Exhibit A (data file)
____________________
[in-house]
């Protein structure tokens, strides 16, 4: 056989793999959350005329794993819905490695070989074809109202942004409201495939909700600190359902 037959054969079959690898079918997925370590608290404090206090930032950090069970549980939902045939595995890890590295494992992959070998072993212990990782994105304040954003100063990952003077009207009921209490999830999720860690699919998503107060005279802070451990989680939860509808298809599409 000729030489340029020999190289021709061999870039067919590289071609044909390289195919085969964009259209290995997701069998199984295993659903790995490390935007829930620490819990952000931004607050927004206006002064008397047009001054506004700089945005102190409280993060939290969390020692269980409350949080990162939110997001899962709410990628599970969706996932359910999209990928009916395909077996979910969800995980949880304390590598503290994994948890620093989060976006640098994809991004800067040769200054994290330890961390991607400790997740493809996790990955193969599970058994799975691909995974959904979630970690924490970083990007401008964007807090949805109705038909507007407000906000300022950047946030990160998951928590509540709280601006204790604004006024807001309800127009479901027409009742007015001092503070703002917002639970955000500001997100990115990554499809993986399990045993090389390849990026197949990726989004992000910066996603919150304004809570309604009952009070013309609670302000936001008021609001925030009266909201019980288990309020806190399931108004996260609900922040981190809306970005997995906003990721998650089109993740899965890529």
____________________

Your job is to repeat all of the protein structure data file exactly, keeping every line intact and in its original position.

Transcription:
[in-house]
């Protein structure tokens, strides 16, 4: 056989793999959350005329794993819905490695070989074809109202942004409201495939909700600190359902 037959054969079959690898079918997925370590608290404090206090930032950090069970549980939902045939595995890890590295494992992959070998072993212990990782994105304040954003100063990952003077009207009921209490999830999720860690699919998503107060005279802070451990989680939860509808298809599409 000729030489340029020999190289021709061999870039067919590289071609044909390289195919085969964009259209290995997701069998199984295993659903790995490390935007829930620490819990952000931004607050927004206006002064008397047009001054506004700089945005102190409280993060939290969390020692269980409350949080990162939110997001899962709410990628599970969706996932359910999209990928009916395909077996979910969800995980949880304390590598503290994994948890620093989060976006640098994809991004800067040769200054994290330890961390991607400790997740493809996790990955193969599970058994799975691909995974959904979630970690924490970083990007401008964007807090949805109705038909507007407000906000300022950047946030990160998951928590509540709280601006204790604004006024807001309800127009479901027409009742007015001092503070703002917002639970955000500001997100990115990554499809993986399990045993090389390849990026197949990726989004992000910066996603919150304004809570309604009952009070013309609670302000936001008021609001925030009266909201019980288990309020806190399931108004996260609900922040981190809306970005997995906003990721998650089109993740899965890529």